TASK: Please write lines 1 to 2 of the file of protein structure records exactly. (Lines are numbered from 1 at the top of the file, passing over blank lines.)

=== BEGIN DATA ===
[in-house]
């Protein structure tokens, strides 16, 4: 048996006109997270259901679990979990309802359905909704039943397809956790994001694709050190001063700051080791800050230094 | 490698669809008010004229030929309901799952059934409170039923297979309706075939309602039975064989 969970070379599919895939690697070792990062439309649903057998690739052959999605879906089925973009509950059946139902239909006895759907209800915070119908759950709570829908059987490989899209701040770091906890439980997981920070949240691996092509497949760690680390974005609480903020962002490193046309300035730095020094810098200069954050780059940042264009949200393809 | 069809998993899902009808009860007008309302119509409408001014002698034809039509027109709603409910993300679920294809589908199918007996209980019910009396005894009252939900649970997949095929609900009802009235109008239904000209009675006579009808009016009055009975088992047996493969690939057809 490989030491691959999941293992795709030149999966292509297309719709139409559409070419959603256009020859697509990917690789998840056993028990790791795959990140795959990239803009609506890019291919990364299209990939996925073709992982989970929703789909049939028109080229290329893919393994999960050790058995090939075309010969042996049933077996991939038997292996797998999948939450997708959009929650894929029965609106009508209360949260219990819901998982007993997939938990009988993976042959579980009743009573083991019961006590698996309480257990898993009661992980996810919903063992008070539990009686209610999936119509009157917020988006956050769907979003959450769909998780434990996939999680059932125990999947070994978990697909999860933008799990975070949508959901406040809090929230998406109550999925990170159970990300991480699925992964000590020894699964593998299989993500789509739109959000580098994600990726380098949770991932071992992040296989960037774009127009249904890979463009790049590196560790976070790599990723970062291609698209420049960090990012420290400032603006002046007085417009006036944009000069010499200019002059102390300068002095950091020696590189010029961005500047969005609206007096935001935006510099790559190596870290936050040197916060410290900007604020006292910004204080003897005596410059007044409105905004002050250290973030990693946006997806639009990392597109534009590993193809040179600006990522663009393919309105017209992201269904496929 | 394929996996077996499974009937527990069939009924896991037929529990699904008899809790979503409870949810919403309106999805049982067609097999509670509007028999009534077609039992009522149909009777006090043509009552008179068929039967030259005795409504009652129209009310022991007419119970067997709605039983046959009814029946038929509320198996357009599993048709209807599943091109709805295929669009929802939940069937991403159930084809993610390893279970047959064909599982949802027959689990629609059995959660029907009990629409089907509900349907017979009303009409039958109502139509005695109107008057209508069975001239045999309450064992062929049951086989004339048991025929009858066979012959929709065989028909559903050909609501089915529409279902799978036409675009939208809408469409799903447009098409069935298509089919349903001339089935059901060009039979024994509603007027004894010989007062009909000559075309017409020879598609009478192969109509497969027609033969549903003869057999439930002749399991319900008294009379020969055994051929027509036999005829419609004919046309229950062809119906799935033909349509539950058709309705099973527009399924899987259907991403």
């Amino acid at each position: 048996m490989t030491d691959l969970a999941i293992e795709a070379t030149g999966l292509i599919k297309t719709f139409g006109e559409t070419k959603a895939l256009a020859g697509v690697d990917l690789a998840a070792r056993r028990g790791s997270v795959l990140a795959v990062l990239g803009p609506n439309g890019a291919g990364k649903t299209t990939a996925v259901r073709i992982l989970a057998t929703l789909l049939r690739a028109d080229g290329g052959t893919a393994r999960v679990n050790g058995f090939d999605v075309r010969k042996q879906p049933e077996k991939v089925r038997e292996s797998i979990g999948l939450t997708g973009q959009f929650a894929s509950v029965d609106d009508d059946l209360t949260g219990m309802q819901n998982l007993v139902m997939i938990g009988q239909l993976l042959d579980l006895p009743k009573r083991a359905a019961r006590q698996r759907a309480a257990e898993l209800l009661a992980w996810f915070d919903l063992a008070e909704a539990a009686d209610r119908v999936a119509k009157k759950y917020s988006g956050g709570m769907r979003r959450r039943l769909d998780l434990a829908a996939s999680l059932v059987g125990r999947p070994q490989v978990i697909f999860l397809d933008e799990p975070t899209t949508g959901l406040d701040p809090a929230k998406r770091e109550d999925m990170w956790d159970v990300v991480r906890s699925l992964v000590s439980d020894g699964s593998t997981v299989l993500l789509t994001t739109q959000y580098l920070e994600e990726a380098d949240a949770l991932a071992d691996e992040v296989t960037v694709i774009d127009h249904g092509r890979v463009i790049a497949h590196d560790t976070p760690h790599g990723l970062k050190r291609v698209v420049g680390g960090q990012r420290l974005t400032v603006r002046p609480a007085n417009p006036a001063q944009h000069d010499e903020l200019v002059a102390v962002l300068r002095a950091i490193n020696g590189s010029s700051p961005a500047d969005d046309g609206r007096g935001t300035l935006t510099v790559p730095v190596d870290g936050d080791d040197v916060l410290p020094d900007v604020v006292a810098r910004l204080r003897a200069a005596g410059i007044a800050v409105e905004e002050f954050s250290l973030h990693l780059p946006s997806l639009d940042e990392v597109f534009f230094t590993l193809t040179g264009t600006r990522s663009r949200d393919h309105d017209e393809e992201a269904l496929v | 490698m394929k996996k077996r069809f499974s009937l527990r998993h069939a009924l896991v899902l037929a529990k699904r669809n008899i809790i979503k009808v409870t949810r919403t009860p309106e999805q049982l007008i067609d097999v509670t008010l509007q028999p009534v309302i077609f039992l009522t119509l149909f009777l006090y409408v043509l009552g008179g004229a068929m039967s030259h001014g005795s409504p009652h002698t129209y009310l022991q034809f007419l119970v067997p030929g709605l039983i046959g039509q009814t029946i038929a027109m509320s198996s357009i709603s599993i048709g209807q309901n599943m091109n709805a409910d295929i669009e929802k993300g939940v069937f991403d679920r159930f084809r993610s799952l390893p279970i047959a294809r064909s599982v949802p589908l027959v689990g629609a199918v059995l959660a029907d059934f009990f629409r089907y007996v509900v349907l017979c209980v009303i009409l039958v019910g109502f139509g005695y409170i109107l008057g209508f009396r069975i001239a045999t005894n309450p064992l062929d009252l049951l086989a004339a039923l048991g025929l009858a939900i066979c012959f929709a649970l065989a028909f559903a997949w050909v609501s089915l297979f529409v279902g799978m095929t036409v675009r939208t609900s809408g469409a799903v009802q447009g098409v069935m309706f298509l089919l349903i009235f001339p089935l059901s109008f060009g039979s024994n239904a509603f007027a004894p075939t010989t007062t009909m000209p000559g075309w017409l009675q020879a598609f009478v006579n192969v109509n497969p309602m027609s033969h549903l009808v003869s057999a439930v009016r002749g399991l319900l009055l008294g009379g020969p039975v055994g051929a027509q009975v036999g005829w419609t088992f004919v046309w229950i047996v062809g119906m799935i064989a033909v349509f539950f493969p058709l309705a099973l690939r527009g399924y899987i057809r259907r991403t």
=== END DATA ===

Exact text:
[in-house]
């Protein structure tokens, strides 16, 4: 048996006109997270259901679990979990309802359905909704039943397809956790994001694709050190001063700051080791800050230094 | 490698669809008010004229030929309901799952059934409170039923297979309706075939309602039975064989 969970070379599919895939690697070792990062439309649903057998690739052959999605879906089925973009509950059946139902239909006895759907209800915070119908759950709570829908059987490989899209701040770091906890439980997981920070949240691996092509497949760690680390974005609480903020962002490193046309300035730095020094810098200069954050780059940042264009949200393809 | 069809998993899902009808009860007008309302119509409408001014002698034809039509027109709603409910993300679920294809589908199918007996209980019910009396005894009252939900649970997949095929609900009802009235109008239904000209009675006579009808009016009055009975088992047996493969690939057809 490989030491691959999941293992795709030149999966292509297309719709139409559409070419959603256009020859697509990917690789998840056993028990790791795959990140795959990239803009609506890019291919990364299209990939996925073709992982989970929703789909049939028109080229290329893919393994999960050790058995090939075309010969042996049933077996991939038997292996797998999948939450997708959009929650894929029965609106009508209360949260219990819901998982007993997939938990009988993976042959579980009743009573083991019961006590698996309480257990898993009661992980996810919903063992008070539990009686209610999936119509009157917020988006956050769907979003959450769909998780434990996939999680059932125990999947070994978990697909999860933008799990975070949508959901406040809090929230998406109550999925990170159970990300991480699925992964000590020894699964593998299989993500789509739109959000580098994600990726380098949770991932071992992040296989960037774009127009249904890979463009790049590196560790976070790599990723970062291609698209420049960090990012420290400032603006002046007085417009006036944009000069010499200019002059102390300068002095950091020696590189010029961005500047969005609206007096935001935006510099790559190596870290936050040197916060410290900007604020006292910004204080003897005596410059007044409105905004002050250290973030990693946006997806639009990392597109534009590993193809040179600006990522663009393919309105017209992201269904496929 | 394929996996077996499974009937527990069939009924896991037929529990699904008899809790979503409870949810919403309106999805049982067609097999509670509007028999009534077609039992009522149909009777006090043509009552008179068929039967030259005795409504009652129209009310022991007419119970067997709605039983046959009814029946038929509320198996357009599993048709209807599943091109709805295929669009929802939940069937991403159930084809993610390893279970047959064909599982949802027959689990629609059995959660029907009990629409089907509900349907017979009303009409039958109502139509005695109107008057209508069975001239045999309450064992062929049951086989004339048991025929009858066979012959929709065989028909559903050909609501089915529409279902799978036409675009939208809408469409799903447009098409069935298509089919349903001339089935059901060009039979024994509603007027004894010989007062009909000559075309017409020879598609009478192969109509497969027609033969549903003869057999439930002749399991319900008294009379020969055994051929027509036999005829419609004919046309229950062809119906799935033909349509539950058709309705099973527009399924899987259907991403």